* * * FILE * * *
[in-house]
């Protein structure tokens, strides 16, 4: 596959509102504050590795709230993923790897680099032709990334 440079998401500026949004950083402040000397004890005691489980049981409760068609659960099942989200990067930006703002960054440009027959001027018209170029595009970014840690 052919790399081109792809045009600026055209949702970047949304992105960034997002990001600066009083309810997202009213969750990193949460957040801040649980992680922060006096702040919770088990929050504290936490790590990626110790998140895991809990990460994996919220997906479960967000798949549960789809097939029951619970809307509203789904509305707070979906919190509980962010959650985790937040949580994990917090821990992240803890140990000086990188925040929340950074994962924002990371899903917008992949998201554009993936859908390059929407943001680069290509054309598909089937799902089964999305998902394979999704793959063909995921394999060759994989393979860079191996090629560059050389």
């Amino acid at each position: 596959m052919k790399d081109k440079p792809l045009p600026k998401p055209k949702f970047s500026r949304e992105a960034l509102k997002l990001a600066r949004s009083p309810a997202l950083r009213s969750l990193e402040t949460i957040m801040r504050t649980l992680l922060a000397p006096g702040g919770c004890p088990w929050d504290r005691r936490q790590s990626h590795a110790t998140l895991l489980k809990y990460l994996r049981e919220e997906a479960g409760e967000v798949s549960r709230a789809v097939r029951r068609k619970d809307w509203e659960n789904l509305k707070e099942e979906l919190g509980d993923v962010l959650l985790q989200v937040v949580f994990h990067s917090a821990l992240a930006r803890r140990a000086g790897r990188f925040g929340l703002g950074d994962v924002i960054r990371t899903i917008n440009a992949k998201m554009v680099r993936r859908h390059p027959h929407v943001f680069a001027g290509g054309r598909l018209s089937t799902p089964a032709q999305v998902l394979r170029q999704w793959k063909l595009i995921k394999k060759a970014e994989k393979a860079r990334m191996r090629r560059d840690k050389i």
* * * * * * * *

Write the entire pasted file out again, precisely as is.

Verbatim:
[in-house]
């Protein structure tokens, strides 16, 4: 596959509102504050590795709230993923790897680099032709990334 440079998401500026949004950083402040000397004890005691489980049981409760068609659960099942989200990067930006703002960054440009027959001027018209170029595009970014840690 052919790399081109792809045009600026055209949702970047949304992105960034997002990001600066009083309810997202009213969750990193949460957040801040649980992680922060006096702040919770088990929050504290936490790590990626110790998140895991809990990460994996919220997906479960967000798949549960789809097939029951619970809307509203789904509305707070979906919190509980962010959650985790937040949580994990917090821990992240803890140990000086990188925040929340950074994962924002990371899903917008992949998201554009993936859908390059929407943001680069290509054309598909089937799902089964999305998902394979999704793959063909995921394999060759994989393979860079191996090629560059050389």
């Amino acid at each position: 596959m052919k790399d081109k440079p792809l045009p600026k998401p055209k949702f970047s500026r949304e992105a960034l509102k997002l990001a600066r949004s009083p309810a997202l950083r009213s969750l990193e402040t949460i957040m801040r504050t649980l992680l922060a000397p006096g702040g919770c004890p088990w929050d504290r005691r936490q790590s990626h590795a110790t998140l895991l489980k809990y990460l994996r049981e919220e997906a479960g409760e967000v798949s549960r709230a789809v097939r029951r068609k619970d809307w509203e659960n789904l509305k707070e099942e979906l919190g509980d993923v962010l959650l985790q989200v937040v949580f994990h990067s917090a821990l992240a930006r803890r140990a000086g790897r990188f925040g929340l703002g950074d994962v924002i960054r990371t899903i917008n440009a992949k998201m554009v680099r993936r859908h390059p027959h929407v943001f680069a001027g290509g054309r598909l018209s089937t799902p089964a032709q999305v998902l394979r170029q999704w793959k063909l595009i995921k394999k060759a970014e994989k393979a860079r990334m191996r090629r560059d840690k050389i």